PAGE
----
RESEND: Alliance shareholders confident of forcing meeting on merger
(Fixes names in third paragraph)
By Fiona Rotherham
July 3 (BusinessDesk) - Disgruntled Alliance Group shareholders say they hope to have the support from 5 percent of their number within the next 10 days that's required to force a special meeting to discuss the potential benefits and risks of a merger with Silver Fern Farms.
Last week Silver Fern Farms shareholders crossed the 5 percent threshold to force a special meeting of their meat cooperative to vote on seeking a full analysis of the benefits and risks of merging with Alliance, along with a comprehensive risk mitigation plan, verified by an independent firm.
Gaye Cowie, a rural accountant and farmer who along with Balfour farmer Jeff Grant pushed for the Alliance special meeting, said they’ve had good feedback from other shareholders in the past few days since launching the campaign. She wants to attract support from 5 percent of shareholders, or 3.5 million shares, within the next 10 days to two weeks, the same time period it took to force the Silver Fern Farms meeting.
“If it doesn’t stack up, it doesn’t but as shareholders we need to understand why. Farmers are ready for a change because it’s not looking very good for the future of the sheep-meat industry. Our generation has to improve things for the next generation,” Cowie said.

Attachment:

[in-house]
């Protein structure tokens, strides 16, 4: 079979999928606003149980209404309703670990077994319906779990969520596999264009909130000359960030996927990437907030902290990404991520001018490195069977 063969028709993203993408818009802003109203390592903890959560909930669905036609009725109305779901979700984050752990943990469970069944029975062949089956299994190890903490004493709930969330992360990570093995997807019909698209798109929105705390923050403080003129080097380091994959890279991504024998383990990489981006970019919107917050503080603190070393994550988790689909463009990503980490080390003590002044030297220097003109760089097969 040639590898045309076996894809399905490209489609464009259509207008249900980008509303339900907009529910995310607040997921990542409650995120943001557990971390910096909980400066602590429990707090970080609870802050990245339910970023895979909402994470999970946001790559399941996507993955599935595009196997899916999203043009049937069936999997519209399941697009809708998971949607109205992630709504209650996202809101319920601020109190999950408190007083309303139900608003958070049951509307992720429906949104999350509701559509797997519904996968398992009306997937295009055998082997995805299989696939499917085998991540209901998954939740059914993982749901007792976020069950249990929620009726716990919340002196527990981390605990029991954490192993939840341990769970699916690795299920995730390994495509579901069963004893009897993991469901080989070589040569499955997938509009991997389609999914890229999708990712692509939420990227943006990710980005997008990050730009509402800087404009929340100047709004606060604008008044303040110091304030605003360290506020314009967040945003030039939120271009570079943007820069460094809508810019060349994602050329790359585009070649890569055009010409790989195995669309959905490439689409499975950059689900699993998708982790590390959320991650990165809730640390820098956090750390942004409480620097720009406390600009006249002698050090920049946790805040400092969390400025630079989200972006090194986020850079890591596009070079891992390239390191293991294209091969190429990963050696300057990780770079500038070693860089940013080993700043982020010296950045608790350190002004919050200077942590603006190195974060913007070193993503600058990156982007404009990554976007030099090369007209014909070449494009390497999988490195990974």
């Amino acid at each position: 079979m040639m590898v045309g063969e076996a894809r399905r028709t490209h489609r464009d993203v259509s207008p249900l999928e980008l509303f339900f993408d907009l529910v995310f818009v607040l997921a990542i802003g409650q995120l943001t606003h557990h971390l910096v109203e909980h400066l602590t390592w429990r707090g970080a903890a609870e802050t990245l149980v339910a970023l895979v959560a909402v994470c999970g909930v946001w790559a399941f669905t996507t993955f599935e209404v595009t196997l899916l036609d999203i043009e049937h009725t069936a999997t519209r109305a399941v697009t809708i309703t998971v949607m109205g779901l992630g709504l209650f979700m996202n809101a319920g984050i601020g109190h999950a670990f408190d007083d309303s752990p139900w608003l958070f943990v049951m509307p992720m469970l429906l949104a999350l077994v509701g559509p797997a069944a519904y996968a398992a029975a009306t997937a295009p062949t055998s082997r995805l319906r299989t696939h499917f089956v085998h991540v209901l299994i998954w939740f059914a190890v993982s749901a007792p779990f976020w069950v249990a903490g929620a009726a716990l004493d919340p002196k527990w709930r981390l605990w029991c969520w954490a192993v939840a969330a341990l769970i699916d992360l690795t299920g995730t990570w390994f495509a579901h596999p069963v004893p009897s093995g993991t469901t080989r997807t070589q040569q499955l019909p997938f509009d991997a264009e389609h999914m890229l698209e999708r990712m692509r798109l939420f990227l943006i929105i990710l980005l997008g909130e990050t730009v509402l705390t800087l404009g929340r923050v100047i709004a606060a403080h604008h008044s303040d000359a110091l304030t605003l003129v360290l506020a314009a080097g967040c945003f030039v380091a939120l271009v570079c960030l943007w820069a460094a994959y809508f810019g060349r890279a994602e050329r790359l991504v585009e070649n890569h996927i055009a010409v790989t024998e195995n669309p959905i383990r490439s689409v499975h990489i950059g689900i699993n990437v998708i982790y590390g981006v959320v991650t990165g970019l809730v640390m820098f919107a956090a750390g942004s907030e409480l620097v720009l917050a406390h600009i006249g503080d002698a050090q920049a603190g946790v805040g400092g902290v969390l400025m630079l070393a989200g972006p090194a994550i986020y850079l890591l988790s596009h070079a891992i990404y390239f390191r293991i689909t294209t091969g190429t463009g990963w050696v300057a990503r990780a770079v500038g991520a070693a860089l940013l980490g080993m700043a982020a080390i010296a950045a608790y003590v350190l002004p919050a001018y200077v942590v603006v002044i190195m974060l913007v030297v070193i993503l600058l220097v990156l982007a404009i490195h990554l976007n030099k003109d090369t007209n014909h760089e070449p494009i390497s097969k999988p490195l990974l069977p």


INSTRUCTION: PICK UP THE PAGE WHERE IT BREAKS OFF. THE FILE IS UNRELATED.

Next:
Alliance has consistently said it can’t see benefit in merging with the debt-laden SFF. As at the end of last year, SFF’s debt had been cut to $288.6 million from $387.6 million the previous year and it’s currently trying to raise $100 million of new capital.
Meat industry reform group Meat Industry Excellence (MIE), is still pushing its plan for a new export meat cooperative that would park the debts of the two big farmer-owned co-operatives into a “bad bank”. The good equity would be put into a “good bank” and the two cooperatives merged into a new company.
Cowie said the meat companies can’t afford to stay stuck in the past and wants the Alliance board to state its long-term strategy to shareholders and give them the opportunity to show support for an independent assessment of the business case for amalgamation.
Any votes made at either special meeting won’t be binding on the meat companies’ boards but Cowie said “they need to listen to what shareholders want.”
A date has yet to be set for the Silver Fern Farms special meeting and the company said today that the meeting won’t have any more information available to consider analysis or risk mitigation of the proposed merger.
“Only if the resolution is passed at the meeting and if the board elects to act on it, would the board then undertake and provide the further analysis sought, subject to the normal bounds of commercial confidentiality,” it said in a statement.
It also rejected claims by Otago farmer Allan Richardson who gathered the required votes for the meeting, that the board hadn’t yet investigated the potential gains of $100 million per annum tabled in MIE’s March report on industry restructure.
“The company has reviewed in detail, and done so a number of times, the costs and benefits of industry consolidation, including those related to a potential merger with Alliance. A merger requires the willing participation of all affected parties,” it said.
“While the costs and benefits of potential rationalisation opportunities can, and have been estimated, if the opportunities remain unconsummated then the analysis is moot,” the company said.